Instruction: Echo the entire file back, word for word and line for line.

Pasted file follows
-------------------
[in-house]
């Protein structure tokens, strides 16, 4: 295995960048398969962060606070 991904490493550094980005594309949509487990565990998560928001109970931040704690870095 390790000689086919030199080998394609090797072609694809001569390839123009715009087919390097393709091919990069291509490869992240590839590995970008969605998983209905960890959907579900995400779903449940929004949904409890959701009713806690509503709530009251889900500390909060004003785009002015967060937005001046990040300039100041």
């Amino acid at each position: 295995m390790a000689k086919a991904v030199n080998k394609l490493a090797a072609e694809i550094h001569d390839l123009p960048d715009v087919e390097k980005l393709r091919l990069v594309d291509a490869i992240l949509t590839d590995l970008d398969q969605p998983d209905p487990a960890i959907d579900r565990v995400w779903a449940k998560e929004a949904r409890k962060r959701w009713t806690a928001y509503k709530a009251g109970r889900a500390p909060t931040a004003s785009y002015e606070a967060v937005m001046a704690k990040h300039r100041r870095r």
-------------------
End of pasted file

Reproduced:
[in-house]
């Protein structure tokens, strides 16, 4: 295995960048398969962060606070 991904490493550094980005594309949509487990565990998560928001109970931040704690870095 390790000689086919030199080998394609090797072609694809001569390839123009715009087919390097393709091919990069291509490869992240590839590995970008969605998983209905960890959907579900995400779903449940929004949904409890959701009713806690509503709530009251889900500390909060004003785009002015967060937005001046990040300039100041």
């Amino acid at each position: 295995m390790a000689k086919a991904v030199n080998k394609l490493a090797a072609e694809i550094h001569d390839l123009p960048d715009v087919e390097k980005l393709r091919l990069v594309d291509a490869i992240l949509t590839d590995l970008d398969q969605p998983d209905p487990a960890i959907d579900r565990v995400w779903a449940k998560e929004a949904r409890k962060r959701w009713t806690a928001y509503k709530a009251g109970r889900a500390p909060t931040a004003s785009y002015e606070a967060v937005m001046a704690k990040h300039r100041r870095r």